Last weekend, I had a chance to swing by Electric Lemon , a restaurant that had been open for just four days. …
Last week, I had the pleasure to attend the first of many Saigon Summers popups that Chef Helen (@miss_hailan) has been organizing in New York City. While she’s worked at some of New York’s best and well-known restaurants, Helen has a passion for sharing Vietnamese food; this dinner allowed her to share this love with friends and strangers alike.
For this dinner, Helen brought in friends from all over the US to collaborate. She brought in Chefs and friends from Las Vegas, Seattle, and San Diego for an epic Vietnamese collaboration dinner. I especially appreciated how your “typical” Vietnamese foods like pho and banh mi were not on the menu. I don’t know much about Vietnamese food, but this dinner really opened my eyes to the delicious flavors and textures of Vietnam. I really need to learn more.
This first dish, bo tai chanh, was simply amazing. Tender beef eye round, watercress, fried shallots, peanuts, lime vinaigrette. Holy crap this was good—and it set the stage for the rest of the dinner.
A lotus root salad (goi ngo sen) was next. Loved the bright flavors and the textural contrast with the cracker.
Baby clams with sesame rice crackers (hen xuc banh trang) were next.
Banh beo, steamed rice cake, was next.
Bo Kho, braised short ribs, rounded up the savory dishes. And this was just comfort in a bowl, much akin to a hearty beef stew.
And dessert was che suong sa hat luu, a tapioca dessert. I could have had like ten more of these… they were that awesome.
The talented chefs:
Anyways, Chef Helen is continuing to do popups in NYC so definitely follow her instagram (@miss_hailan) to keep up on any new popups. Plus she’s just a kind and awesome person and someone I respect very much—she’s hustling really hard to open a Vietnamese restaurant in LIC soon. It’s going to be good.
Do you remember when the Iron Man movie first came out? It was followed by Hulk, Thor, and Captain America movies… and then BAM! They all got together and formed The Avengers, a superhero supergroup. Well, “Avengers” is what comes to mind when I think about Chef Ho Young Kim’s incredible popup at Atomix.
I was here. I slept through most of the flight from San Fransisco to Incheon, South Korea, then groggily made my way to the shuttle bus taking me to Seoul, and finally met Jonas, the person I had communicated with the past few months and the person who was going to be my supervisor at the hagwon I was going to teach at.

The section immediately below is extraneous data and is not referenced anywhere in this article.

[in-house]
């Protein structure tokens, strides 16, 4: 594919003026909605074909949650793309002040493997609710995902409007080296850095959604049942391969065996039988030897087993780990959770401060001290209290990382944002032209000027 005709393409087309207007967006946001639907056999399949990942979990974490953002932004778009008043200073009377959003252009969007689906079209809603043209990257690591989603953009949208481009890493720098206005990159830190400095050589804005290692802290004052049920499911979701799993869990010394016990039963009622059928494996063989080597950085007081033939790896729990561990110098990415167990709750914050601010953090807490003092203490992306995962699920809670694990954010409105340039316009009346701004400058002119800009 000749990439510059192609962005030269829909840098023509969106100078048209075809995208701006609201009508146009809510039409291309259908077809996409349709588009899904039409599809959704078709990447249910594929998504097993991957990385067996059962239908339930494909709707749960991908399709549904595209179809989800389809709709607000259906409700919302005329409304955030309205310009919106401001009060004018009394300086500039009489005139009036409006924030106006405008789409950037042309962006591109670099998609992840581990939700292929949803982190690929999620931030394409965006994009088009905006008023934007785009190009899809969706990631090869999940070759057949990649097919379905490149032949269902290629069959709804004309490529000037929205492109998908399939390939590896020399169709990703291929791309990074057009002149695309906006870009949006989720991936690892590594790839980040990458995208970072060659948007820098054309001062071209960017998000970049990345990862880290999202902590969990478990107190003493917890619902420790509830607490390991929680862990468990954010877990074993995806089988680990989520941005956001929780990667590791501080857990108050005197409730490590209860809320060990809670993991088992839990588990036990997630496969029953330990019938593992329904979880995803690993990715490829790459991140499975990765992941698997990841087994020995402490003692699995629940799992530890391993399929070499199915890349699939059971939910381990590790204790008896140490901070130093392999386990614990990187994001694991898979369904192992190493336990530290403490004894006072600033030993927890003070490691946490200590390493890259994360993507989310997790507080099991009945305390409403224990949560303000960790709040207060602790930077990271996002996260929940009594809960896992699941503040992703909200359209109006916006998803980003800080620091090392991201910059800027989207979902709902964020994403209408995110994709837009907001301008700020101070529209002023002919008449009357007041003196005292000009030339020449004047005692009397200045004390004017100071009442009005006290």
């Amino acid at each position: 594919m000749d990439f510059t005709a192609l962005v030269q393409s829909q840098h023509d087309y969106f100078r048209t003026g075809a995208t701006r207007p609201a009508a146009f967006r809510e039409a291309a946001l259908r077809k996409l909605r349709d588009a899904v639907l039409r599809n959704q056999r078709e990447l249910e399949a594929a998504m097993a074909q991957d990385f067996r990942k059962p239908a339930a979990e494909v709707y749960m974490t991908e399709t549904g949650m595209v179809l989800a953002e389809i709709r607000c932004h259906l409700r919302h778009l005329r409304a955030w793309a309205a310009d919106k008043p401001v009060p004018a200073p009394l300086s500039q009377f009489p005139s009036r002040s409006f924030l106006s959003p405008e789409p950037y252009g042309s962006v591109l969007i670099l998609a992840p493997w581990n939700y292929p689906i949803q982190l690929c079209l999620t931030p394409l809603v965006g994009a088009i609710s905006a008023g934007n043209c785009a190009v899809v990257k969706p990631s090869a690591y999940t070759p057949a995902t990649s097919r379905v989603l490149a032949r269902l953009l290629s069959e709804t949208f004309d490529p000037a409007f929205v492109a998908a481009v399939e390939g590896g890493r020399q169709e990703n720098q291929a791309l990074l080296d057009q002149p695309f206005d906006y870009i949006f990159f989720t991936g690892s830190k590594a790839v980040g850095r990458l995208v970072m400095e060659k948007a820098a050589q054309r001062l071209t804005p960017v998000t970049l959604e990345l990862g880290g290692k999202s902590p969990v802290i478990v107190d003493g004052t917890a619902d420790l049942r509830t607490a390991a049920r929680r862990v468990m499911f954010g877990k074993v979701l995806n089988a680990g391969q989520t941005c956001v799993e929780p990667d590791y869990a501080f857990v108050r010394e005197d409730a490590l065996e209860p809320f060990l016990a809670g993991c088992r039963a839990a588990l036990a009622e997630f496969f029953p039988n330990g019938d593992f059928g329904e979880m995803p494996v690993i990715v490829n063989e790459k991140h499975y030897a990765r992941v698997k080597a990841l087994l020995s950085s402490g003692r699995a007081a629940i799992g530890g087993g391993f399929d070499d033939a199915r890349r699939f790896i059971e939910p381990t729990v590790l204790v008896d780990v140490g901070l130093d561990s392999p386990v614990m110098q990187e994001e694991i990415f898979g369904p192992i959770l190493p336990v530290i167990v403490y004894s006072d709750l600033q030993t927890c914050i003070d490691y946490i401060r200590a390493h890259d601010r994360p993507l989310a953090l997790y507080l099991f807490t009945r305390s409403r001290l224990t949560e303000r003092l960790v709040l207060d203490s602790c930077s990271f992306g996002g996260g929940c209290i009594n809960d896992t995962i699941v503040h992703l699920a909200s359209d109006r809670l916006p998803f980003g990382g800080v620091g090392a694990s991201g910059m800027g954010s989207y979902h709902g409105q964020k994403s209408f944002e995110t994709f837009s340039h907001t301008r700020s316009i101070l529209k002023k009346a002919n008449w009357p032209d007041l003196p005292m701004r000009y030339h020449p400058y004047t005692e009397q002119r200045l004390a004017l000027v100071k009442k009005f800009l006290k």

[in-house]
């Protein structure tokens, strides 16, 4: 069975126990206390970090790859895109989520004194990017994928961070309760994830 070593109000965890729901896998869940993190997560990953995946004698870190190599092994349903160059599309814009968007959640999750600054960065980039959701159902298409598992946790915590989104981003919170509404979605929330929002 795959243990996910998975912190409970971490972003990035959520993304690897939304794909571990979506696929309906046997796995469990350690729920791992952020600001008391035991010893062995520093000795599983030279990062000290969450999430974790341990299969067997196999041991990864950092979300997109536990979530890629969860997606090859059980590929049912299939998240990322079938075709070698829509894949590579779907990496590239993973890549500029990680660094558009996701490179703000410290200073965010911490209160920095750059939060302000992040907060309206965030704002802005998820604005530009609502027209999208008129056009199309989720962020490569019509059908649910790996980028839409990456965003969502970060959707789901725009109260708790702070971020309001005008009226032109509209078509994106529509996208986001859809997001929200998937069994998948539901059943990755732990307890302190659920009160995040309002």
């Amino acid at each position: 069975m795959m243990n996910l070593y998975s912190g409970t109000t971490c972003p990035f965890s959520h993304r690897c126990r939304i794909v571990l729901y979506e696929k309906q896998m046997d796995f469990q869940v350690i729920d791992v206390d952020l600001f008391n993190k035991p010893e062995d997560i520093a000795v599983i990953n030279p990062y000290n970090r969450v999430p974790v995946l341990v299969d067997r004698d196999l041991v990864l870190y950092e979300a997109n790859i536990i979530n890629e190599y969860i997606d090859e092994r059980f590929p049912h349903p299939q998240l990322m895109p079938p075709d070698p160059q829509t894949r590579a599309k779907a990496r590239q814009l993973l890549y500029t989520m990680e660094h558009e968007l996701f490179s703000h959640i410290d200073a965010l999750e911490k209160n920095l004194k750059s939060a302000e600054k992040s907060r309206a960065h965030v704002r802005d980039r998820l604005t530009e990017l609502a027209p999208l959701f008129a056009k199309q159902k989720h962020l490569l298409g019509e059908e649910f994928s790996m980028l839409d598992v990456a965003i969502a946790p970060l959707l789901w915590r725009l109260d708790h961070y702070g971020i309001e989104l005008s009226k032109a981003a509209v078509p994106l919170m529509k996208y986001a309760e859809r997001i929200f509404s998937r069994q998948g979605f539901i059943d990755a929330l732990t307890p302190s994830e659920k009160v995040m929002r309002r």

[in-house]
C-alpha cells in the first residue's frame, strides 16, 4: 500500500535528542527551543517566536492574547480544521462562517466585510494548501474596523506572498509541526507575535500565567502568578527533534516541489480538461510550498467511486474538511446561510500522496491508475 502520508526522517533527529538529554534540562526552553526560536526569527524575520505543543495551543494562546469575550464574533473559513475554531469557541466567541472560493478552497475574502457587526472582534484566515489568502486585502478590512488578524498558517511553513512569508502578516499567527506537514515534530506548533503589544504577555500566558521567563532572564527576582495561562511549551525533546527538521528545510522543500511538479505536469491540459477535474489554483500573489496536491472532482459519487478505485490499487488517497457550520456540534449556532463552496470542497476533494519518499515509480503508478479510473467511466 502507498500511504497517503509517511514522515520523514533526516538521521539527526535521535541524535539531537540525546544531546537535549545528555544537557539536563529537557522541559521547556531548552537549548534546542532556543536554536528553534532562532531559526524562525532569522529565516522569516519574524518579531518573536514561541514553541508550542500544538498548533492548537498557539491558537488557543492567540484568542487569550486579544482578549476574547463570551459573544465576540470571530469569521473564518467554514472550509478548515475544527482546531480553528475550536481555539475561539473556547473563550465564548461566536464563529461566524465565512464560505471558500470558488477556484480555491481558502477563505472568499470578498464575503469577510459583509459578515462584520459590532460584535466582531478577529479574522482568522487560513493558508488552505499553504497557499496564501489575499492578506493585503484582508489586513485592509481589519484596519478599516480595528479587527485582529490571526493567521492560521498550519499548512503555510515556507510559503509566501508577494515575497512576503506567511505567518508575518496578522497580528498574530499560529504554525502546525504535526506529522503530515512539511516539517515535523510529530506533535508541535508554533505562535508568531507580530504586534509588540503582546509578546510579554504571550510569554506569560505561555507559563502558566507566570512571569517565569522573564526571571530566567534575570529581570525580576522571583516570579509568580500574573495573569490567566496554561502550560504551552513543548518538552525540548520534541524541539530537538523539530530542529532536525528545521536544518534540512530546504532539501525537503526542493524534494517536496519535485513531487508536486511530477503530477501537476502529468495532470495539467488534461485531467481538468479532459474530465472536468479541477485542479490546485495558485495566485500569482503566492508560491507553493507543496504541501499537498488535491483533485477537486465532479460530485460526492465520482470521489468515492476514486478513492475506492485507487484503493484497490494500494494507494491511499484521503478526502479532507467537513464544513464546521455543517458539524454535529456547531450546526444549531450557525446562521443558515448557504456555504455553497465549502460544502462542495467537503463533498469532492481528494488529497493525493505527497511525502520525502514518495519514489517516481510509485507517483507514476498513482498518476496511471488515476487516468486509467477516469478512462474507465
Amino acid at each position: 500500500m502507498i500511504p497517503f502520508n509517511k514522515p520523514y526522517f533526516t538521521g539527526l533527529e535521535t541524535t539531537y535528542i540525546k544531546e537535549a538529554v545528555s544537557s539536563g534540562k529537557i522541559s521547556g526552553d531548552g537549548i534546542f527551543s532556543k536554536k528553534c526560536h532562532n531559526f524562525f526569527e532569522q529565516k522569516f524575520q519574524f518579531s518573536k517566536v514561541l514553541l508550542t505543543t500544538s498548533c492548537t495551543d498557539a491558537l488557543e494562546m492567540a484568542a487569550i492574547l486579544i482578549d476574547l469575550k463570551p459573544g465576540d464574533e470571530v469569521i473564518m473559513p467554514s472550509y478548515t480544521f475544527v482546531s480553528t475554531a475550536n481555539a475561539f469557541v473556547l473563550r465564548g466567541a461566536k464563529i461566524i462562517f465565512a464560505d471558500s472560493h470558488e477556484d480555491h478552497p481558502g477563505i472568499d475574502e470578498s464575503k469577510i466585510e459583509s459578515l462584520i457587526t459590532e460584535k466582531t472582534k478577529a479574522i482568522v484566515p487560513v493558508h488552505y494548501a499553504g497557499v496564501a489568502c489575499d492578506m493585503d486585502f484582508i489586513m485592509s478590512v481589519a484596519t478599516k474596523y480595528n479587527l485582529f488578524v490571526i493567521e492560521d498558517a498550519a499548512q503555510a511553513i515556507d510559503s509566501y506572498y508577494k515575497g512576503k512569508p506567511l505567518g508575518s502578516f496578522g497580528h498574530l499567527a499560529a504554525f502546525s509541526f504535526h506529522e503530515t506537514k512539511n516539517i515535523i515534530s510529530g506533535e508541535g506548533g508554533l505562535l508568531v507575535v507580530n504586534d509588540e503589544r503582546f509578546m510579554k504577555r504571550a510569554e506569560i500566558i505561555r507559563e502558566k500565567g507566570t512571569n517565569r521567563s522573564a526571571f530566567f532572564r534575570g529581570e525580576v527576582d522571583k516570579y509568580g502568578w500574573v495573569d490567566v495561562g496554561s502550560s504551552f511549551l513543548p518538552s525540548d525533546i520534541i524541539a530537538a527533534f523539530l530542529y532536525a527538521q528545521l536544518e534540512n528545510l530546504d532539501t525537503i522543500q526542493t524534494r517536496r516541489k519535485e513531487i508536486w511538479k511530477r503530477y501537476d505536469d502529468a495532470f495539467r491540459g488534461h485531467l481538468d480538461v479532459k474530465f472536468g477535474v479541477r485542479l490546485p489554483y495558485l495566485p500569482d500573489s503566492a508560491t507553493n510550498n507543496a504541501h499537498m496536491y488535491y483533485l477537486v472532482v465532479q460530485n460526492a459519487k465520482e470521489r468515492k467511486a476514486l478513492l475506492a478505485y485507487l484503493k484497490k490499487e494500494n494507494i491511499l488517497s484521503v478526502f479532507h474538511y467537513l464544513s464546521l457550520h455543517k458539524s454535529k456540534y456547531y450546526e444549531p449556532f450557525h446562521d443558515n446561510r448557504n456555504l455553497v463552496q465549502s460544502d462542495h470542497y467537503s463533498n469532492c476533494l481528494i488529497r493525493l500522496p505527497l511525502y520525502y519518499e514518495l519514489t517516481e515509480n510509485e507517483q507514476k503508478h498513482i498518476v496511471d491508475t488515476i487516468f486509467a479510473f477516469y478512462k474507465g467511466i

This is a picture of Atoboy chef/owner Junghyun Park at one of last year’s NYC WFF events. I’ve been wanting to highlight Chef JP on my Instagram for a while but I never could fully capture what I wanted to say; my words never felt adequate enough. Why? Because Chef JP was responsible for cooking what probably was the most influential meal of my life. It wasn’t at Atoboy though… it was much earlier, when Chef JP was the chef de cuisine of the recently-opened Jungsik in NYC.
Even back then, I was passionate about food. I bought countless cookbooks and poured over the recipes. I stayed up late into the night, scouring Internet blogs to keep myself up-to-date on the latest culinary names and trends. I read all the articles in any food magazine I could get my hands on. I honed my cooking skills, bought fancy kitchen equipment, and purchased unusual ingredients, all in my desire to know more about food.
But despite my passion for food, there was one cuisine I didn’t feel the need to really explore: Korean.
Just wanted to highlight some really awesome people today 😊 The pastry team at the two-Michelin starred Jungsik in New York City, led by Pastry Chef Eunji Lee (@eunji.leeee) who was recently profiled on Michelin Guide’s website), has some of the hardest working and most talented people I know.
I’m taking a break from the Korea/Japan posts to talk about a dish that I came across in Brooklyn, New York. Kuksi is Uzbek Korean food. Yes, you read that correctly. Korea + Uzbekistan.